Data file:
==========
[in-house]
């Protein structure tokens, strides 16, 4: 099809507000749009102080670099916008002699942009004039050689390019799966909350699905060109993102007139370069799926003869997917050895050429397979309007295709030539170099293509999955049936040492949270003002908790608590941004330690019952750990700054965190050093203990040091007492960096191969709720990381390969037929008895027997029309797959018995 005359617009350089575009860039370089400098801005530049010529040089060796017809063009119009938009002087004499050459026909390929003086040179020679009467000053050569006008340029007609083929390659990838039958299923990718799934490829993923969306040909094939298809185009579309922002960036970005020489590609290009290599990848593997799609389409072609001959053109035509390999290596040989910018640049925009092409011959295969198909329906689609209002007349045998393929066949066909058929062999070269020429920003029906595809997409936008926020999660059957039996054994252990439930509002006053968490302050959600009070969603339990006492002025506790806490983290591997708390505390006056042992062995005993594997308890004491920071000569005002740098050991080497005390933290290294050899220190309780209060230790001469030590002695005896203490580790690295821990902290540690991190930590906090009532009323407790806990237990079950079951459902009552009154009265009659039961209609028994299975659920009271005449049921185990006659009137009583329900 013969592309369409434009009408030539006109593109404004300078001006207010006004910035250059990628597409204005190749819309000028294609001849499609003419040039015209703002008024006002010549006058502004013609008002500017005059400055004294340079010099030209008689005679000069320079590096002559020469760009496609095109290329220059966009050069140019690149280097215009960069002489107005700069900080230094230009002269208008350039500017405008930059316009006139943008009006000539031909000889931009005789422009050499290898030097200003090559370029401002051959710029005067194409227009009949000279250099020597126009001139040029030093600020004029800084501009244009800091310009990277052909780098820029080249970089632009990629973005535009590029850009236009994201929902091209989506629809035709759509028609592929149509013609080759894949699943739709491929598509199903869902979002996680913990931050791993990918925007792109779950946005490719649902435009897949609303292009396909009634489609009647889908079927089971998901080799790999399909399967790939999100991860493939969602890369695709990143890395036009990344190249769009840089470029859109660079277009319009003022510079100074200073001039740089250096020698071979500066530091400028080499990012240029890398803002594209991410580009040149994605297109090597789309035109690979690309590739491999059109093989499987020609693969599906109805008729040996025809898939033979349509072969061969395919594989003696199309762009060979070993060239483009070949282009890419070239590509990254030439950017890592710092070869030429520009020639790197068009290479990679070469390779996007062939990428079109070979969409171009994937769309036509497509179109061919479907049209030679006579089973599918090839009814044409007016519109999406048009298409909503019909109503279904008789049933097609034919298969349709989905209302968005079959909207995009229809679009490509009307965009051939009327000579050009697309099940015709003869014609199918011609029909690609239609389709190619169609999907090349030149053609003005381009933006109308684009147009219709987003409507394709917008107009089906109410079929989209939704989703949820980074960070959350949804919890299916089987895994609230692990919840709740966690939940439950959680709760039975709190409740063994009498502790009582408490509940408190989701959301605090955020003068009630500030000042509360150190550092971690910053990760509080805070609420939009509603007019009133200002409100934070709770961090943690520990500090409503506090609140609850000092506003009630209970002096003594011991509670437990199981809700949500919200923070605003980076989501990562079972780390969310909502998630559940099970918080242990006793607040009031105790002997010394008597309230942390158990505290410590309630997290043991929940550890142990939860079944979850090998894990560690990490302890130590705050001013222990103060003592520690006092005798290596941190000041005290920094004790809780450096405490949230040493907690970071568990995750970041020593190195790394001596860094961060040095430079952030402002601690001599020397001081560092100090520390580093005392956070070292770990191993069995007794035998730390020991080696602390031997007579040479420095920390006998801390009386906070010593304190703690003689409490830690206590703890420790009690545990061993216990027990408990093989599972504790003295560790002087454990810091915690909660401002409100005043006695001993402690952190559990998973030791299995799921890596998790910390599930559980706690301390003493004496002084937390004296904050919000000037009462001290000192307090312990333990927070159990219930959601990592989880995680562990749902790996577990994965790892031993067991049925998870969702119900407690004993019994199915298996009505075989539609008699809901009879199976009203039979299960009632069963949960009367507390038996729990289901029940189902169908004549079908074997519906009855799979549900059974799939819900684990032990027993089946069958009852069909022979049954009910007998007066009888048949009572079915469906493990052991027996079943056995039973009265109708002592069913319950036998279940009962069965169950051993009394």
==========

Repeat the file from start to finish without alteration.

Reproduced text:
[in-house]
């Protein structure tokens, strides 16, 4: 099809507000749009102080670099916008002699942009004039050689390019799966909350699905060109993102007139370069799926003869997917050895050429397979309007295709030539170099293509999955049936040492949270003002908790608590941004330690019952750990700054965190050093203990040091007492960096191969709720990381390969037929008895027997029309797959018995 005359617009350089575009860039370089400098801005530049010529040089060796017809063009119009938009002087004499050459026909390929003086040179020679009467000053050569006008340029007609083929390659990838039958299923990718799934490829993923969306040909094939298809185009579309922002960036970005020489590609290009290599990848593997799609389409072609001959053109035509390999290596040989910018640049925009092409011959295969198909329906689609209002007349045998393929066949066909058929062999070269020429920003029906595809997409936008926020999660059957039996054994252990439930509002006053968490302050959600009070969603339990006492002025506790806490983290591997708390505390006056042992062995005993594997308890004491920071000569005002740098050991080497005390933290290294050899220190309780209060230790001469030590002695005896203490580790690295821990902290540690991190930590906090009532009323407790806990237990079950079951459902009552009154009265009659039961209609028994299975659920009271005449049921185990006659009137009583329900 013969592309369409434009009408030539006109593109404004300078001006207010006004910035250059990628597409204005190749819309000028294609001849499609003419040039015209703002008024006002010549006058502004013609008002500017005059400055004294340079010099030209008689005679000069320079590096002559020469760009496609095109290329220059966009050069140019690149280097215009960069002489107005700069900080230094230009002269208008350039500017405008930059316009006139943008009006000539031909000889931009005789422009050499290898030097200003090559370029401002051959710029005067194409227009009949000279250099020597126009001139040029030093600020004029800084501009244009800091310009990277052909780098820029080249970089632009990629973005535009590029850009236009994201929902091209989506629809035709759509028609592929149509013609080759894949699943739709491929598509199903869902979002996680913990931050791993990918925007792109779950946005490719649902435009897949609303292009396909009634489609009647889908079927089971998901080799790999399909399967790939999100991860493939969602890369695709990143890395036009990344190249769009840089470029859109660079277009319009003022510079100074200073001039740089250096020698071979500066530091400028080499990012240029890398803002594209991410580009040149994605297109090597789309035109690979690309590739491999059109093989499987020609693969599906109805008729040996025809898939033979349509072969061969395919594989003696199309762009060979070993060239483009070949282009890419070239590509990254030439950017890592710092070869030429520009020639790197068009290479990679070469390779996007062939990428079109070979969409171009994937769309036509497509179109061919479907049209030679006579089973599918090839009814044409007016519109999406048009298409909503019909109503279904008789049933097609034919298969349709989905209302968005079959909207995009229809679009490509009307965009051939009327000579050009697309099940015709003869014609199918011609029909690609239609389709190619169609999907090349030149053609003005381009933006109308684009147009219709987003409507394709917008107009089906109410079929989209939704989703949820980074960070959350949804919890299916089987895994609230692990919840709740966690939940439950959680709760039975709190409740063994009498502790009582408490509940408190989701959301605090955020003068009630500030000042509360150190550092971690910053990760509080805070609420939009509603007019009133200002409100934070709770961090943690520990500090409503506090609140609850000092506003009630209970002096003594011991509670437990199981809700949500919200923070605003980076989501990562079972780390969310909502998630559940099970918080242990006793607040009031105790002997010394008597309230942390158990505290410590309630997290043991929940550890142990939860079944979850090998894990560690990490302890130590705050001013222990103060003592520690006092005798290596941190000041005290920094004790809780450096405490949230040493907690970071568990995750970041020593190195790394001596860094961060040095430079952030402002601690001599020397001081560092100090520390580093005392956070070292770990191993069995007794035998730390020991080696602390031997007579040479420095920390006998801390009386906070010593304190703690003689409490830690206590703890420790009690545990061993216990027990408990093989599972504790003295560790002087454990810091915690909660401002409100005043006695001993402690952190559990998973030791299995799921890596998790910390599930559980706690301390003493004496002084937390004296904050919000000037009462001290000192307090312990333990927070159990219930959601990592989880995680562990749902790996577990994965790892031993067991049925998870969702119900407690004993019994199915298996009505075989539609008699809901009879199976009203039979299960009632069963949960009367507390038996729990289901029940189902169908004549079908074997519906009855799979549900059974799939819900684990032990027993089946069958009852069909022979049954009910007998007066009888048949009572079915469906493990052991027996079943056995039973009265109708002592069913319950036998279940009962069965169950051993009394």